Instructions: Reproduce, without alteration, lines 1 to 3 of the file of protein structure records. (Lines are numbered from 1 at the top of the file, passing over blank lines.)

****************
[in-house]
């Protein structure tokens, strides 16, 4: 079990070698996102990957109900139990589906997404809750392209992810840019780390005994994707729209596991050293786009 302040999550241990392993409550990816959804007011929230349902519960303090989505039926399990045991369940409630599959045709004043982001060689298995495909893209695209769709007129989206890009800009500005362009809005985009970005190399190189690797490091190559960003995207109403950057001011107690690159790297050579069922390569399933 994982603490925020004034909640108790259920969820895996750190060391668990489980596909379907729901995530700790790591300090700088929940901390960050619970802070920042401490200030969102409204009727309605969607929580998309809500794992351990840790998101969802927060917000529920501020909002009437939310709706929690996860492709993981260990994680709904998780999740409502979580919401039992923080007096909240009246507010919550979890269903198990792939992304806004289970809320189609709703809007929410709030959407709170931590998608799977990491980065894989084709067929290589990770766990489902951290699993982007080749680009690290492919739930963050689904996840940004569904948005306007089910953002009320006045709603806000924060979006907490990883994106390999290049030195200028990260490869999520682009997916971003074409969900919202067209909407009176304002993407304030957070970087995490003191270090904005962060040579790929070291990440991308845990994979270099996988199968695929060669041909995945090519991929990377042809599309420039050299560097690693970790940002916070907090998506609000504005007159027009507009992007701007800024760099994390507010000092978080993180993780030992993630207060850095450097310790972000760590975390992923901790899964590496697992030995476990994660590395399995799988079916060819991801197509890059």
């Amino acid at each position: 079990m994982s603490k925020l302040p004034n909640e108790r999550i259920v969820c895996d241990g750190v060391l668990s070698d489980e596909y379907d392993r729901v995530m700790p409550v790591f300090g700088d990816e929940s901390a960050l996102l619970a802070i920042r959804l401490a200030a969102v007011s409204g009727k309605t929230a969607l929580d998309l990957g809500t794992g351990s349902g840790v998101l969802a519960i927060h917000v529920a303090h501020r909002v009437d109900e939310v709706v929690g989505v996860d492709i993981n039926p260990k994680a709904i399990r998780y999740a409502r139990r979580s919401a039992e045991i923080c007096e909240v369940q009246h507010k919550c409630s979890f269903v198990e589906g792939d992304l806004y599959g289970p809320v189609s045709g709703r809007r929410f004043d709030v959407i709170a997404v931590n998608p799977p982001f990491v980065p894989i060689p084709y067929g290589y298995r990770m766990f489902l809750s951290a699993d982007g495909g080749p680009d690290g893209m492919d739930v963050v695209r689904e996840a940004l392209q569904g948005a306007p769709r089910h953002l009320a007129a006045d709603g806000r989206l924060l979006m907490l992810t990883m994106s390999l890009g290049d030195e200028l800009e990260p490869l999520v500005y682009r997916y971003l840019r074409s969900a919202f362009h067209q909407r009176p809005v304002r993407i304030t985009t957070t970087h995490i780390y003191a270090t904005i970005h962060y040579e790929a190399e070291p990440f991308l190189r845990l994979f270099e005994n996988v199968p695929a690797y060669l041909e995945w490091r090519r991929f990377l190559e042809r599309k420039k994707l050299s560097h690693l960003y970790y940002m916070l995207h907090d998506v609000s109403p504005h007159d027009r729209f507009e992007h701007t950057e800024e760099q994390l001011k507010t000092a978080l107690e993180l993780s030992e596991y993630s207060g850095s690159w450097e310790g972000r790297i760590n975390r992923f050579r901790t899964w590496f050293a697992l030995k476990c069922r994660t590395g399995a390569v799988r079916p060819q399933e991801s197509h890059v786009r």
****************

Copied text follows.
[in-house]
């Protein structure tokens, strides 16, 4: 079990070698996102990957109900139990589906997404809750392209992810840019780390005994994707729209596991050293786009 302040999550241990392993409550990816959804007011929230349902519960303090989505039926399990045991369940409630599959045709004043982001060689298995495909893209695209769709007129989206890009800009500005362009809005985009970005190399190189690797490091190559960003995207109403950057001011107690690159790297050579069922390569399933 994982603490925020004034909640108790259920969820895996750190060391668990489980596909379907729901995530700790790591300090700088929940901390960050619970802070920042401490200030969102409204009727309605969607929580998309809500794992351990840790998101969802927060917000529920501020909002009437939310709706929690996860492709993981260990994680709904998780999740409502979580919401039992923080007096909240009246507010919550979890269903198990792939992304806004289970809320189609709703809007929410709030959407709170931590998608799977990491980065894989084709067929290589990770766990489902951290699993982007080749680009690290492919739930963050689904996840940004569904948005306007089910953002009320006045709603806000924060979006907490990883994106390999290049030195200028990260490869999520682009997916971003074409969900919202067209909407009176304002993407304030957070970087995490003191270090904005962060040579790929070291990440991308845990994979270099996988199968695929060669041909995945090519991929990377042809599309420039050299560097690693970790940002916070907090998506609000504005007159027009507009992007701007800024760099994390507010000092978080993180993780030992993630207060850095450097310790972000760590975390992923901790899964590496697992030995476990994660590395399995799988079916060819991801197509890059």
């Amino acid at each position: 079990m994982s603490k925020l302040p004034n909640e108790r999550i259920v969820c895996d241990g750190v060391l668990s070698d489980e596909y379907d392993r729901v995530m700790p409550v790591f300090g700088d990816e929940s901390a960050l996102l619970a802070i920042r959804l401490a200030a969102v007011s409204g009727k309605t929230a969607l929580d998309l990957g809500t794992g351990s349902g840790v998101l969802a519960i927060h917000v529920a303090h501020r909002v009437d109900e939310v709706v929690g989505v996860d492709i993981n039926p260990k994680a709904i399990r998780y999740a409502r139990r979580s919401a039992e045991i923080c007096e909240v369940q009246h507010k919550c409630s979890f269903v198990e589906g792939d992304l806004y599959g289970p809320v189609s045709g709703r809007r929410f004043d709030v959407i709170a997404v931590n998608p799977p982001f990491v980065p894989i060689p084709y067929g290589y298995r990770m766990f489902l809750s951290a699993d982007g495909g080749p680009d690290g893209m492919d739930v963050v695209r689904e996840a940004l392209q569904g948005a306007p769709r089910h953002l009320a007129a006045d709603g806000r989206l924060l979006m907490l992810t990883m994106s390999l890009g290049d030195e200028l800009e990260p490869l999520v500005y682009r997916y971003l840019r074409s969900a919202f362009h067209q909407r009176p809005v304002r993407i304030t985009t957070t970087h995490i780390y003191a270090t904005i970005h962060y040579e790929a190399e070291p990440f991308l190189r845990l994979f270099e005994n996988v199968p695929a690797y060669l041909e995945w490091r090519r991929f990377l190559e042809r599309k420039k994707l050299s560097h690693l960003y970790y940002m916070l995207h907090d998506v609000s109403p504005h007159d027009r729209f507009e992007h701007t950057e800024e760099q994390l001011k507010t000092a978080l107690e993180l993780s030992e596991y993630s207060g850095s690159w450097e310790g972000r790297i760590n975390r992923f050579r901790t899964w590496f050293a697992l030995k476990c069922r994660t590395g399995a390569v799988r079916p060819q399933e991801s197509h890059v786009r």